HOME TAPING????RELEVANCE????????? In NewYork, 1980, the police raided two sites, with one leading to a seizure of 3,$40,000, automated record presses (with each one, in 8 hours, producing 6,000LP’s), thousands of polishes and metal parts, shrink tunnels for wrapping,finished LP’s totalling over 10,000, and hundreds of labelsThe Compact Disk, co-developed by Philips and Sony wasreleased to the public in 1982 to store and play sound recordings, with CD’saccounting for 87% of the volume of units sold in 2000, increasing up to 91%in2001. Soon as the Cd was released it saw the beginning of bootlegging in EastAsia which was soon followed in 1990 by the recordable compact disc beingentered into the market; this disc allowed anyone to copy recordings onto it. Sevenyears later in 1997, Dutch customs halted an attempt to import 100,000 pirateCd’s from Bulgaria, which resulted in a Copyright Act change in 1998 increasing Copyrightlife from the life of the author plus 50 years, to the life of the author plus70 years. Copying CD’s was such an easy thing to do that you could do it athome which made it extremely easy for recordings to be duplicated. CD’s didn’thave the same issues as tapes that the sound degardes with each generation ofcopying, as it was a digital file it could be copied without degradation ofsound quality.MP3 files were the most radically transformed example ofunauthorised songs as they were no longer physical, but virtual. The initialrelease of the MP3 in 1993 made it easier to copying recordings, with you onlyneeding to select the desired recording, copy its digital form and then post iton the internet. The release also saw the beginning of Napster in 1998, withthe creator Shawn Fanning creating a computer interface that brought togetherMP3 format with existing software for peer-to-peer networking.
Fanning’ssoftware grew from a few hundred users to over a million in less than a year,with Napster being a hub for examining, logging and swapping digital song filesthat were stored on any person’s computer. A year later, in 1998, RIAA filed a law suit of copyright infringementagainst Napster with Metallica closely following a year later; that year, in2000, Napster closed 313,377 accounts with them having over 58 million usersregistered and more than 450 million songs available to be downloaded in thesummer of 2000.Napster finally deceased in July 2001, with it not entirely shuttingdown but being forced to close due to bankruptcy of complex court running’s.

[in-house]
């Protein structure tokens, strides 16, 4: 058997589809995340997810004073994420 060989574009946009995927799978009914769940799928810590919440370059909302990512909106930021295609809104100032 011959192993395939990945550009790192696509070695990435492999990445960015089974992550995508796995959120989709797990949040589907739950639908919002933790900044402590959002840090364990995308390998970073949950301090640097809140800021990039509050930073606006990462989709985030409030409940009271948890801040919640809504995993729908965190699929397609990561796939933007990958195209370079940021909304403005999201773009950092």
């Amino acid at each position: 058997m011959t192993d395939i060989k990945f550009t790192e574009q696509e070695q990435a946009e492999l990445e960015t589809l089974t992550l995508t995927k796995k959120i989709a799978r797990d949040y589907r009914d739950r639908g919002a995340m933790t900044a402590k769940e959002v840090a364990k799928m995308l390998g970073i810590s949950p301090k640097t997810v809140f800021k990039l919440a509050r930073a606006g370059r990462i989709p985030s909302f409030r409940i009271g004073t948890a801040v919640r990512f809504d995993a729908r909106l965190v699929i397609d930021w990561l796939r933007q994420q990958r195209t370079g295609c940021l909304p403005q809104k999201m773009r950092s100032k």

Thiswas a victory for song owners, meaning that their songs would not be illegallydownloaded anymore with this bankruptcy forcing Napster to block access to thousandsof songs that the RIAA had gathered a list of. With the termination of Napster,rival networks attempted to take its place; these sites included BearShare,LimeWire, KaZaA and Morpheus. These sites didn’t exist until Febuary 2001, 3years after the release of Napster, with them not encountering a lot of trafficuntil the July when Napster ‘died’ and they soared into prominence. Fast trackingwas used by KaZaA and Morpheus which made KaZaA the most widely used of thesenew services, with BearShare and LimeWire using the Gnutella network. This sameyear the iPod was launched by Steve Jobs with no one wanting it because theycould get the same songs for free; two years later introducing a pay-per-song networkcalled iTunes which had copyright protections built into the device. iTunessales in 2006 tallied over a billion downloads resulting in EMI, a year laterin 2007, allowing iTunes to sell its catalogue without copyright limitationsthat previous major labels insisted on; this led to the general policy ofunrestricted copying of downloaded songs in 2009.
RIAA started a campaign in2003 that intimidated the general public by filing law suits againstindividuals that made large numbers of MP3 files available for the public todownload. The unauthorised distribution of recordings has caused great anguishto song owners, with illegal downloading even damaging the recordingcorporations; this is why laws have been put into place to protect recording bypenalties being raised. Although Napster provided immediate access to manygenres of songs that may not have been found otherwise without a lot ofdigging, the files could be altered or uncomplete, somewhere even unadorable. Onthe other hand, iTunes provided high quality recording that were extremelyreliable resulting in many people wanting to pay for this service. Three major networks of song sharing in the 21stcentury are the mobile phone, You Tube and Spotify; these platforms SPOTIFY 2008 – STREAMING SERVICEYOUTUBE 2005 – VIDEO SHARING 2008 nokia instituted “comes with music” where purchase ofphone enabled buyer to have unlimited downloads from catalogue of 5 mill songsMySpace – Universal, warner and sony BMG music entertainment –agreed to create music website where they would sell digital versions of songsin their catalogue – EMI declined – tried to convert social network audiencesinto paying customers Fredd Goodman Rolling Stone magazine “why pay eighteendollars for a CD that has three good songs on it when you can get those songsfree through file swapping?” (FIND QUOTE) Infrared and Bluetooth on phonesCopying CD’sConstant threat of leaks – have to publish songs immediatelyBitTorrent rates continue to increaseHurts emerging artists – Hollywood studios have financialbacking to track illegal downloads and streams, they estimate losses in thehundreds of millions of dollarsAlbums can cost thousands to produce – Kimberly James(President of incdie label CBM Recrods) says estimate of 10% of royalties lostto piracy FORBES LINK (i.
e. equivelant of Katy Perry losing at least 13.5 milldollars of 125ill dollars she made 2015 ReferencesDictionary.